GF&P official says predator seen near Big Sioux River
By BEN SHOUSE
PUBLISHED: November 9, 2006
A state official on Wednesday confirmed that a mountain lion was seen last week near Sioux Falls, likely headed north along the Big Sioux River.
A Game, Fish and Parks Department trapper saw the lion shortly after noon on Friday, near where Interstate 90 crosses the river, said Arden Petersen of GF&P. Another sighting was reported Tuesday morning near Dell Rapids, he said, and an earlier one on Oct. 27 where the river enters Lincoln County.
The department plans an open house 7 p.m. Monday at the Outdoor Campus to address public concerns over recent sightings.
Petersen said there is no immediate concern that humans are in danger, though he advised people to be aware that a lion might be traveling along the river. The department's policy is to leave the cat alone "as long as it's minding its own business."
"If it gets into a residential area or somebody's losing livestock or pets, our policy would be to put it down," he said.
Tranquilizer darts are not a good option because they require close range and take time to have an effect.
He said the last time he remembers a possibly legitimate sighting of the elusive predator near Sioux Falls was about 12 years ago, near where Interstate 229 crosses the river.
Assuming one lion is responsible for all three sightings, it is most likely a young male from the Black Hills, Petersen said. The Hills population is about 165 lions, and a recreational hunting season under way there.
Cats from the Hills have dispersed as far as Oklahoma and northern Minnesota.
Jonathan Jenks, a wildlife biologist at South Dakota State University, said about 90 percent of males younger than 2.5 years disperse from their home range in the Hills. They don't usually stop until they find either a female or an area with plenty of food.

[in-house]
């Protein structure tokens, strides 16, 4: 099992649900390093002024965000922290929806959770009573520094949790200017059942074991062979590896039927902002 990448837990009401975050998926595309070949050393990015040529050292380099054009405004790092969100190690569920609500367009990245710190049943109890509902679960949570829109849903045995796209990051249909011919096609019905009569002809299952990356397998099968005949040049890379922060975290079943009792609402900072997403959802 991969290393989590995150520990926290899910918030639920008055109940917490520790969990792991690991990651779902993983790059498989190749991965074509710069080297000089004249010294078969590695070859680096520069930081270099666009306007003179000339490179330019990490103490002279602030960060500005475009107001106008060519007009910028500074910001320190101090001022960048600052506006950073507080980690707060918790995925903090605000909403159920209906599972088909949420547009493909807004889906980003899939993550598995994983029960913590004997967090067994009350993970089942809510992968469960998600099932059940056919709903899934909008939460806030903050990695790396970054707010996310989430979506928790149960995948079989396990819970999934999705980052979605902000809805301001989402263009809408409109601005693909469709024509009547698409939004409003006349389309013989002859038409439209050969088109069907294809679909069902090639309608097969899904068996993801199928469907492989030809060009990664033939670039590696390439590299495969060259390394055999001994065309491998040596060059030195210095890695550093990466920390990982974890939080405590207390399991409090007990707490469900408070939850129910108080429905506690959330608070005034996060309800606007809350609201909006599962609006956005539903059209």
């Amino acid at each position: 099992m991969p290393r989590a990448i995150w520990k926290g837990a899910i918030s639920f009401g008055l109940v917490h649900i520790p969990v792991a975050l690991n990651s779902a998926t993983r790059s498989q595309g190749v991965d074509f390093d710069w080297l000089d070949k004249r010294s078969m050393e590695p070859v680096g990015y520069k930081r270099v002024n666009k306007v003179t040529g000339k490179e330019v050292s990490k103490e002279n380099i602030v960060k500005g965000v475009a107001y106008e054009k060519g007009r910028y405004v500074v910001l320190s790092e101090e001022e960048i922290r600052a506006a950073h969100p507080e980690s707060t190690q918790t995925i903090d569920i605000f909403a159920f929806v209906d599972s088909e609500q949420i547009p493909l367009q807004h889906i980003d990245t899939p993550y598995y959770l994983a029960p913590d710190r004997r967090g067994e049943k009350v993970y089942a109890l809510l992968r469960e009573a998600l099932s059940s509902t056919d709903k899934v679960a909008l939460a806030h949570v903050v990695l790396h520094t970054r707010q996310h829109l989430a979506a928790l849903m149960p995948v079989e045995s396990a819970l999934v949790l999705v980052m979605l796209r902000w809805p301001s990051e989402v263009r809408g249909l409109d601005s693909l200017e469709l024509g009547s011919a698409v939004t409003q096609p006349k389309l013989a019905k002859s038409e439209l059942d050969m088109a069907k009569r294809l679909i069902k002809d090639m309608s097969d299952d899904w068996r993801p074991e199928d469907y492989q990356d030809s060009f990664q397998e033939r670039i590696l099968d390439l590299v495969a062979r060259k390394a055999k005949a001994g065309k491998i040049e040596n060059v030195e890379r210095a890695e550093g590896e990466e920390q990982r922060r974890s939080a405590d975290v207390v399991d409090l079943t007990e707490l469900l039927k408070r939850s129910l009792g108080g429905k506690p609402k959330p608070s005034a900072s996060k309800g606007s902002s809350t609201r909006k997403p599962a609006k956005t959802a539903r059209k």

There are almost certainly no females in eastern South Dakota, and a necropsy and feces from a handful of males indicates that it is hard for them to find food here. There is no documented record of a mountain lion killing a deer in the region, possibly because they do not know how to hunt in prairie terrain, Jenks said.
"The indication is that they're consuming smaller and medium-sized critters like badger, mink, rabbits, beaver, that sort of thing. So can that sustain a lion? It's not known. Probably not, but it's not known," he said.
Furthermore, there is no documented case of a lion pursuing a human here.
"In essentially every instance that I know of, the animal was moving away from humans, except for that one instance last year when that person that said he had his dog with him." Petersen said that incident was near Ramona in April, when a young man actually pursued the lion.
Still, Jenks and Petersen said it is important to know what to do in a mountain lion encounter.
"If a person encountered an animal, they'd still want to act appropriately and not run, make themselves look big and maybe shout at the animal," Jenks said.
Running can trigger a mountain lion's predatory instinct.
"The worst thing they could do would be to run."
Reach Ben Shouse at 331-2318.